There isn't really such a thing as 'business as usual' anymore.
Bushfires, floods and the pandemic have meant Far South Coast businesses have had to brace for ongoing uncertainty and disruption, attempting to adapt in whatever way possible to remain afloat.
The main street of Eden is very quiet, and Chamber of Commerce president Eric Wolskeconfirmed the impact is hitting local businesses hard.
"Businesses are doing it tough. There has been a two-year period of all this hardship, you can only take so much," Mr Wolske said.
"All we can do is advocate for more support for the businesses. Obviously we rely on tourism and we are all feeling that pinch.
"It's going to get worse before it gets better, even though Victoria is going to slowly ease restrictions, we're still going to be classed as a red zone," he said.
Mr Wolske said government support packages on offer are not providing adequate assistance to a number of smaller businesses in the area.
Kristy McBain, Member for Eden-Monaro said she had been speaking with business owners across the Eden-Monaro, including Eden.
"It's clear that the bushfires, followed by numerous border closures and lockdowns as well as the recent floods are all having a compounding effect on our local businesses," Ms McBain said.
"It really has been one blow after another."
Karen Lott has three small businesses in Eden, two of which are hospitality outlets, and employs 14 staff.
"It's just absolutely dire, I am getting deeper and deeper in debt, and can't make the wages each week," Ms Lott said.
"We are well and safe and live in a beautiful place, we are so lucky in so many ways, but the financial side of things is just ghastly.
"Each week is getting worse and hope is starting to dwindle, the fallout is going to go on for years," Ms Lott said.
The current NSW-Victoria border closure has cut Mallacoota and other East Gippsland towns off from the Far South Coast, adding to the significant impact on businesses.
With the immense weight of responsibility to look after her employees, Ms Lott has tried to reduce the strain by closing her businesses two days per week.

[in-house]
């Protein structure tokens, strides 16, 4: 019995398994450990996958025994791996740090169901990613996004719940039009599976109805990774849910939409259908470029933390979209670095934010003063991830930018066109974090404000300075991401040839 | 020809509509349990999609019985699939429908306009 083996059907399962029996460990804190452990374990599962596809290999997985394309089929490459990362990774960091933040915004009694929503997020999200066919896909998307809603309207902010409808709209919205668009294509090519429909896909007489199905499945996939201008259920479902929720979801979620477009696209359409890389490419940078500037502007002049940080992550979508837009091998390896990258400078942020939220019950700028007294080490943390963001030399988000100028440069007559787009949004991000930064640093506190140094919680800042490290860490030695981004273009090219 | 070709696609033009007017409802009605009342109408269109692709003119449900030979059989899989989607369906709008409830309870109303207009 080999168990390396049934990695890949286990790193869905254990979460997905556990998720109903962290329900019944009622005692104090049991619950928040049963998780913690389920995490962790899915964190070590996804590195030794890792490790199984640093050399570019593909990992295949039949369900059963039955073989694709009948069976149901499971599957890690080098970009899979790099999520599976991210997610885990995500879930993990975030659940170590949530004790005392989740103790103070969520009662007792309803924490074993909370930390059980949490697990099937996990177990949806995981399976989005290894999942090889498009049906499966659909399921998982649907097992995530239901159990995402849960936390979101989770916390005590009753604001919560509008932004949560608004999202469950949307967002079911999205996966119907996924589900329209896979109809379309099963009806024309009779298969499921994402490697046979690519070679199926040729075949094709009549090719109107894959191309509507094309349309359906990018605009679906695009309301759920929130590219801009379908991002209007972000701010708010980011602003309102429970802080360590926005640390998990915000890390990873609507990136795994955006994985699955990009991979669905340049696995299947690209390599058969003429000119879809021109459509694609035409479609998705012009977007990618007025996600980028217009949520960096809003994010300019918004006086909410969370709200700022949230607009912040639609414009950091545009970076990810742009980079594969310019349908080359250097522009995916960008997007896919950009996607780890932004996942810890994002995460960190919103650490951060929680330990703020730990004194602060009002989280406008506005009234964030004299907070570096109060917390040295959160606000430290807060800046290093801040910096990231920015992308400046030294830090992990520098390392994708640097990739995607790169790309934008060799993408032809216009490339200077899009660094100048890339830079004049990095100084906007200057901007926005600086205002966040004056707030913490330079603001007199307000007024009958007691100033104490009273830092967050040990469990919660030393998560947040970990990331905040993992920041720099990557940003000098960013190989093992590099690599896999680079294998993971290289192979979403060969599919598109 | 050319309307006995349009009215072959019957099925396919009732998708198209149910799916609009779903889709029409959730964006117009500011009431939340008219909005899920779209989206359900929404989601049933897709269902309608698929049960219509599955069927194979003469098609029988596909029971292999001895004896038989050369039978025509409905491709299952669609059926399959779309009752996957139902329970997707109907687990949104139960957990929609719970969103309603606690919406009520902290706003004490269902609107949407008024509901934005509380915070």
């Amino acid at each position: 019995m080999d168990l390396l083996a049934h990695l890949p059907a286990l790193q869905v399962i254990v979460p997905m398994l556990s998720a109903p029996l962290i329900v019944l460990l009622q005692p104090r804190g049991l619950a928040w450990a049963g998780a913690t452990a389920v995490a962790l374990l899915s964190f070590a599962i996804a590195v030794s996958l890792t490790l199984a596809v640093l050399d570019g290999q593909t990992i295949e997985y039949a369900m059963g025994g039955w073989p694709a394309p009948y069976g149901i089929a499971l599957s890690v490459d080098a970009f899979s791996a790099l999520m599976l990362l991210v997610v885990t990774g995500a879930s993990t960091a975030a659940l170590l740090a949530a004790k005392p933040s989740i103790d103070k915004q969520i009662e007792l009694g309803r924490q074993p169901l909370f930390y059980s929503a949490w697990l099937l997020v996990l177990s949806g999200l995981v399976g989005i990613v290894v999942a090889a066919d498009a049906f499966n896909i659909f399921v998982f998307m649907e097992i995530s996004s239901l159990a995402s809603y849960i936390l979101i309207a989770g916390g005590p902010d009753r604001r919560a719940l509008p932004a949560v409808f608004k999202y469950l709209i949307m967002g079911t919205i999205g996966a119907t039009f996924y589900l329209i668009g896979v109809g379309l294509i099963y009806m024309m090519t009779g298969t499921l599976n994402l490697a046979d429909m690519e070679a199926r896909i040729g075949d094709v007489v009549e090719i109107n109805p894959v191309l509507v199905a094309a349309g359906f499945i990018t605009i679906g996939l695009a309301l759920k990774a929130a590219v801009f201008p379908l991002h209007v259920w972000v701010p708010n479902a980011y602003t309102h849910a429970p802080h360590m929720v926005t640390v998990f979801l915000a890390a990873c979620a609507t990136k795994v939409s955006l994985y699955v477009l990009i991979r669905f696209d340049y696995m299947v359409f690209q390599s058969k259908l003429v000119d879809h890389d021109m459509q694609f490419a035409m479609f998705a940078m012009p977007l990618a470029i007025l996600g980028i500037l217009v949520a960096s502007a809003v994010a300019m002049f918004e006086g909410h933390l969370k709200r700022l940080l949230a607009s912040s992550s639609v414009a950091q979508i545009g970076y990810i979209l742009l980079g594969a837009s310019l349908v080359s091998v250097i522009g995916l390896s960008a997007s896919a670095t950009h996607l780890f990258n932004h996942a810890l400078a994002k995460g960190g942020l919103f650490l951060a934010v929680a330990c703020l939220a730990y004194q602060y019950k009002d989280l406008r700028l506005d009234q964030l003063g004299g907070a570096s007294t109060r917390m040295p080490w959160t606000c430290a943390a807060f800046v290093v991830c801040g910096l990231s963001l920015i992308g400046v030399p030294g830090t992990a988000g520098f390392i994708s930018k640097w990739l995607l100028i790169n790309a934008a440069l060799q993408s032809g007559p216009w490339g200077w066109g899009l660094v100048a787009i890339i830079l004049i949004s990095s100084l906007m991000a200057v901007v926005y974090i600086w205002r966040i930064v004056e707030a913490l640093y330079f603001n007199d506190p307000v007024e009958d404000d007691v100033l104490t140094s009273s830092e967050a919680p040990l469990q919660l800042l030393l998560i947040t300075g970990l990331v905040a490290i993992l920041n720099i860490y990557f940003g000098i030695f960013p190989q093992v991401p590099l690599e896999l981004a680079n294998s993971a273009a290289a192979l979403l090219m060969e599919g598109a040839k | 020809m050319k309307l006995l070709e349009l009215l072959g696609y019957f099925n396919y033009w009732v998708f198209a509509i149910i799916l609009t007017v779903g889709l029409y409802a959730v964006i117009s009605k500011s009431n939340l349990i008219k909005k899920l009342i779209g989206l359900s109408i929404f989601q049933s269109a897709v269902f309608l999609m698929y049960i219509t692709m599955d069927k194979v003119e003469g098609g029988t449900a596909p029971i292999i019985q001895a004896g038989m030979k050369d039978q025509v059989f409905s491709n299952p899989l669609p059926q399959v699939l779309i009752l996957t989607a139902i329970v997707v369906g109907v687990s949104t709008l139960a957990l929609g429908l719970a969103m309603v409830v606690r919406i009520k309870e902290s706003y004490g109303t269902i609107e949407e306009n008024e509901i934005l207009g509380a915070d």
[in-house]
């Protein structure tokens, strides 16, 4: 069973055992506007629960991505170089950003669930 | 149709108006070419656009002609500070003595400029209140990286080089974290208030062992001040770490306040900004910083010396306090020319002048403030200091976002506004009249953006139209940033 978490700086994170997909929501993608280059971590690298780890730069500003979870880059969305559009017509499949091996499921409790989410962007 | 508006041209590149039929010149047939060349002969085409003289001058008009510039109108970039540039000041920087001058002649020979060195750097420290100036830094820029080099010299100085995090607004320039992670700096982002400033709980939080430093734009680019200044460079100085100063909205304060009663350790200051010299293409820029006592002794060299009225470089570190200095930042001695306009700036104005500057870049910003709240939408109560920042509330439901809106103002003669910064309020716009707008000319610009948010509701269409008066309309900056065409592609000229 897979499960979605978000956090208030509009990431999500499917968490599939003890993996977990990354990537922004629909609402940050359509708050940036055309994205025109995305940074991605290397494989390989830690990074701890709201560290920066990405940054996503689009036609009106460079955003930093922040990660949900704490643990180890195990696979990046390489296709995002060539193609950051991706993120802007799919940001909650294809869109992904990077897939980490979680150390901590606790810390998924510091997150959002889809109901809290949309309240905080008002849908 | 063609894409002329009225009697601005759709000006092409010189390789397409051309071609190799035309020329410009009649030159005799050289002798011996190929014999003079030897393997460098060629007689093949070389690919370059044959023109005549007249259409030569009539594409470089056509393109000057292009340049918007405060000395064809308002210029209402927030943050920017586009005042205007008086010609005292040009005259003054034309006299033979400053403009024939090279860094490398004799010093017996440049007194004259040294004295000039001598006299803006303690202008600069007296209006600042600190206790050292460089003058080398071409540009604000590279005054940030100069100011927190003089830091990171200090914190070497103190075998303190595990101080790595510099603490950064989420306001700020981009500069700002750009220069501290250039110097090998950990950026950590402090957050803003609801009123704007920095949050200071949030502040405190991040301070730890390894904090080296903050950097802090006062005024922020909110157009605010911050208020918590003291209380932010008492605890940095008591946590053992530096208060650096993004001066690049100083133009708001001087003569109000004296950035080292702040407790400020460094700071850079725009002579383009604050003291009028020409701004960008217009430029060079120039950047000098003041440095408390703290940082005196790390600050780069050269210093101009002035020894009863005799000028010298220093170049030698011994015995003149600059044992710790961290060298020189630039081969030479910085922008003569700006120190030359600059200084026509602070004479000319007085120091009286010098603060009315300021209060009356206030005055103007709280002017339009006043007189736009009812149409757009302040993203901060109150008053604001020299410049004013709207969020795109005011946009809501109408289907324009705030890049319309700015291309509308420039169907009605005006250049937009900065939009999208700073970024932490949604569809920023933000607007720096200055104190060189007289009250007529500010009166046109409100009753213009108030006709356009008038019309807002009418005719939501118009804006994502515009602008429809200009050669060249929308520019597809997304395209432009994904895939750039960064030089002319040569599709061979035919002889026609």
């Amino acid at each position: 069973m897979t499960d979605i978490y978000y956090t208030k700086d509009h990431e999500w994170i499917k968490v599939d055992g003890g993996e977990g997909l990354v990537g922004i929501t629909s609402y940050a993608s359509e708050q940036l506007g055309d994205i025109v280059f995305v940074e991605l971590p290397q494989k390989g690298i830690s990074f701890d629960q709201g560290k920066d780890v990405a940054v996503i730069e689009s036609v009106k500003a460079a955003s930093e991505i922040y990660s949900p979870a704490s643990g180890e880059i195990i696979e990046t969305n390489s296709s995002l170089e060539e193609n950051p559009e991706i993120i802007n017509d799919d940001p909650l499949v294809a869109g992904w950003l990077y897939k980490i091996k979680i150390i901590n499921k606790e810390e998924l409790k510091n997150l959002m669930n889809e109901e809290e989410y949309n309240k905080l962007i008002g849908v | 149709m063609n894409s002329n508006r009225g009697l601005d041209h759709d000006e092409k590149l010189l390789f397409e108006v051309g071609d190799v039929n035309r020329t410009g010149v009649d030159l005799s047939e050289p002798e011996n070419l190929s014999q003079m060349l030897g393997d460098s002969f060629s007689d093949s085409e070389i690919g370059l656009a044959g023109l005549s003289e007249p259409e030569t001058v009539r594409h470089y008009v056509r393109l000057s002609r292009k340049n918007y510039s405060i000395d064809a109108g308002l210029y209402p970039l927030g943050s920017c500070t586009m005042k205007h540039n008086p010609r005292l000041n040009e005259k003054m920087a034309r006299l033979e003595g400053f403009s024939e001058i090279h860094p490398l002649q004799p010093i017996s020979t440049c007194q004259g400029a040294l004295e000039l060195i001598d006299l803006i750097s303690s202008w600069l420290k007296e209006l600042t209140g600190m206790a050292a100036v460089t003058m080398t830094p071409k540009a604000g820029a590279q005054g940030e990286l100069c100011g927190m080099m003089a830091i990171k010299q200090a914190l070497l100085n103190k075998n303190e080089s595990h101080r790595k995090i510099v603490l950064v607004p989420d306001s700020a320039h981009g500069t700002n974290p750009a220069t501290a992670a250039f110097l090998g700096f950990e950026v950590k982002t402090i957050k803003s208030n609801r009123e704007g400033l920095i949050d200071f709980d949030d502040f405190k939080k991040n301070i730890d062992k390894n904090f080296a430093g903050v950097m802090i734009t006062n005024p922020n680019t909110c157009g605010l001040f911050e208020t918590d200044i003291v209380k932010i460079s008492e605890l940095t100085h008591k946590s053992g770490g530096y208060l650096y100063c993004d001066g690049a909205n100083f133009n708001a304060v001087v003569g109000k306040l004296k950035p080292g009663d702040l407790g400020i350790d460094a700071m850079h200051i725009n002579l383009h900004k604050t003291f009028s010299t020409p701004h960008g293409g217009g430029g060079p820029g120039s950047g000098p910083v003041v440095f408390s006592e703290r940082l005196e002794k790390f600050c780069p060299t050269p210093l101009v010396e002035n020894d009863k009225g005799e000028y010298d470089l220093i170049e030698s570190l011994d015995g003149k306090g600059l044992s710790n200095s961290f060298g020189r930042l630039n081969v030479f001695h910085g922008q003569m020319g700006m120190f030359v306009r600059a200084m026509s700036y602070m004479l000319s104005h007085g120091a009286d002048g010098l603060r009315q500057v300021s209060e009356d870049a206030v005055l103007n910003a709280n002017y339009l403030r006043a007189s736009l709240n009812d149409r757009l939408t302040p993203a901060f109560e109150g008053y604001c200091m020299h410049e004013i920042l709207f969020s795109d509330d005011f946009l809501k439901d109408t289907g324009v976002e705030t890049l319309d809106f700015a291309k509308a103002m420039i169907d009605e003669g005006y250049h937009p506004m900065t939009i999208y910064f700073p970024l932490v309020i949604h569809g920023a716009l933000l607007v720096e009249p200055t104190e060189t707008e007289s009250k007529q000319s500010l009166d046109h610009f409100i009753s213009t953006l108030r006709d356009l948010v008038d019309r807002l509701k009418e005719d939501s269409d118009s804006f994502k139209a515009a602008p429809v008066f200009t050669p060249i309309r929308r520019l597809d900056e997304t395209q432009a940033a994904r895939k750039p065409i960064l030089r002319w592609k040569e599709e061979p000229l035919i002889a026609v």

"I would be better off closing right now, but I can't do that to my staff. I know I am not the only one in this position," she said.
Ms Lott said she had been applying for funding from a government support package in order to manage part of her payroll, but workers needed to have been employed for longer than a 12-month period for eligibility.
"Hospitality is notoriously transient and I am trying to be fair to everyone," she said.
Mr Wolske said there is some land tax relief on offer to landlords to pass on to tenants via rent reductions. Although he is yet to hear from his landlord in relation to his jointly owned Eden Antiques business, he said he remains confident that all commercial landlords would help their tenants as best they can.
Michael Mashado from Pickles Fishing and Outdoors said the financial situation at the moment is "downright bloody scary".
"The majority of my trade is tourist-based, and the majority of that is Victorian, we suffer dramatically without them." Mr Mashado said.
"With people having to wear masks and sign in and out, locals are just not getting around town."
He has been running his business for three years and employs two staff.
"At the moment they are making more than I am. I'm working 12-13 hours per day, six days a week and haven't taken an income since Christmas," Mr Mashado said.
"I'd like to be able to say to my family one day that we can go out for a meal again," Mr Mashado said.
"We haven't had a holiday season since the bushfires and there's nothing for a business to even prepare for. Do we stock up this year for summer and then get shut down again?
"At the end of each month, all my suppliers want to be paid. They were understanding after the fires but have lost a lot of money themselves and are getting desperate.
"I get a weekly phone call asking me, 'can you slip us a bit more?'
"We haven't been eligible for any handouts as we just dont fit the criteria."
Ms McBain said there is support out there for individuals and businesses, but it is confusing.
"Many businesses don't know where to look and often there is a complicated application process. Bega Valley businesses have been resilient for far too long, and what they need is sufficient support from the government to get them through and they need that support rolled out quickly and seamlessly," Ms McBain said.
"It's time to bring back support that would make an immediate difference, like deferral or waiver of PAYG for a period, rather than a protracted grant process which businesses don't have the time to attend to."